Coalition Says Most Michiganders Oppose Changing No-Fault System

A majority of Michigan voters oppose legislative attempts to lessen the amount of Personal Injury Protection (PIP) motorists must carry, according to the results of a survey released this week by a coalition formed to fight changes to the state’s no-fault auto insurance system.

Sixty-two percent of respondents opposed limits on the amount of medical and rehabilitative care accident victims can receive from their auto insurers, according to the poll commissioned by the Coalition Protecting Auto No-Fault. The group says it is composed of lawyers, doctors, hospitals and other health care providers dedicated to preserving the state’s existing system, which allows for unlimited medical coverage for victims of serious accidents.

The survey is the latest salvo in an ongoing battle over Michigan auto insurance coverage.

Michigan’s no-fault system was designed in the 1970s to reduce litigation stemming from car accidents. It took away motorists’ right to file lawsuits over crashes, but introduced the potential for lifetime medical coverage of insured parties who are seriously injured in vehicle accidents.

Average PIP claim size by stateUnder the system, policyholders contribute to a catastrophic claims fund that helps pay for PIP claims that exceed $500,000, according to the Michigan Office of Financial and Insurance Regulation. That contribution comes in the form of a fee that is added to all policies and that was $145 per vehicle for 2011-2012.

A bill introduced this session in the state Senate, however, would allow motorists to buy as little as $50,000 in PIP coverage. Supporters say the proposed law would lower premiums in the state, which has some of the highest rates nationwide.

Detroit, for example, had the highest average annual policy costs nationwide last year, according to the Insurance Information Institute.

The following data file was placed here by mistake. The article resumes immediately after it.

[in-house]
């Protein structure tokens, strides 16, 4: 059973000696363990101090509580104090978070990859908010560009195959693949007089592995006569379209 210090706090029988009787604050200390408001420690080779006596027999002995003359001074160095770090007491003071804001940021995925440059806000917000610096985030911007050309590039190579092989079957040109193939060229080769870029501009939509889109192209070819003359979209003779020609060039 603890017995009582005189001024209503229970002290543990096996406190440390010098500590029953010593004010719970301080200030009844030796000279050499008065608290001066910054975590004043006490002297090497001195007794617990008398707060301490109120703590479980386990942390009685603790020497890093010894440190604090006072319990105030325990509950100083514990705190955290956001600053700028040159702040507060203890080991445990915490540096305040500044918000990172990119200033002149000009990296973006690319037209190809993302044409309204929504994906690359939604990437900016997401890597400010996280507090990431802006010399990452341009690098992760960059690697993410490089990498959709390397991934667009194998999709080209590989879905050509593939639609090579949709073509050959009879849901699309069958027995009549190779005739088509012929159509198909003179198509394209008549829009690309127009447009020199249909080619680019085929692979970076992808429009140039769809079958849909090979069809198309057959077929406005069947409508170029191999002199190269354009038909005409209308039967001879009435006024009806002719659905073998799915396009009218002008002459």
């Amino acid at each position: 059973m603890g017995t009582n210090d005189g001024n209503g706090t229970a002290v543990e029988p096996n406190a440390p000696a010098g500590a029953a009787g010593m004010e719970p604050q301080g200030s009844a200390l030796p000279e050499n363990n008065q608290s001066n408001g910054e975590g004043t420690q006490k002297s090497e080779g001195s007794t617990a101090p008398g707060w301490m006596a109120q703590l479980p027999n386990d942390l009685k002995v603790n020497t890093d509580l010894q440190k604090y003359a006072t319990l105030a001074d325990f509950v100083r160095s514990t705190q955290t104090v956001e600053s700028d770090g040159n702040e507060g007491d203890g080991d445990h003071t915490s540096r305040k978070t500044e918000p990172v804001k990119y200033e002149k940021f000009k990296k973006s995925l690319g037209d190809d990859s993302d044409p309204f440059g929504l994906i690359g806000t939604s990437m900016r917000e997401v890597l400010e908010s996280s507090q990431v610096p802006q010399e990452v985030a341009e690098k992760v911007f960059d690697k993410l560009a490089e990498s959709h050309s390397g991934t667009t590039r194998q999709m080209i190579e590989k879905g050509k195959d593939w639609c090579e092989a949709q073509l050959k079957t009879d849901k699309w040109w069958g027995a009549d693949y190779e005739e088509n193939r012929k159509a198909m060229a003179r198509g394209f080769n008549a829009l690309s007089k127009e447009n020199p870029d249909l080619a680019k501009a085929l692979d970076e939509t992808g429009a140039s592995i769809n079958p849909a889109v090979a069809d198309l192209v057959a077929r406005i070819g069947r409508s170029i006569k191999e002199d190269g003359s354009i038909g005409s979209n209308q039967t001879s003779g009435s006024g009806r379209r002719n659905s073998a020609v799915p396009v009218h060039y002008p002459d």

Critics, including the coalition, maintain that the changes would allow coverage providers to avoid paying for needed medical care. They say relieving insurers of the obligation to cover the costs of catastrophic injury victims would drain families of savings and force taxpayers to foot the bill for many of those patients.

John Cornack, president of the coalition and chief executive officer of a medical rehabilitation center in Ann Arbor, said Michigan residents agree.

“Voters are very skeptical about the auto insurance industry’s plans to cut injury benefits, and rightly so,” Cornack said in a statement. “The insurance industry’s attempts at reform may be good for their profits, but this legislation is bad for drivers, bad for accident victims and bad for Michigan.”

The phone poll of 600 registered voters found that 27 percent of respondents support limits on medical and rehabilitation benefits, while nearly two-thirds were against such limits and 11 percent were unsure.

The survey, carried out by the Chicago-based Glengariff Group, had a margin of error of plus or minus 4 percent, with a 95 percent level of confidence.

About Gregor McGavin
Gregor McGavin is an award-winning journalist who has reported across the country for such publications as The Associated Press, the Arizona Republic, the Pittsburgh Tribune-Review and the Press-Enterprise.

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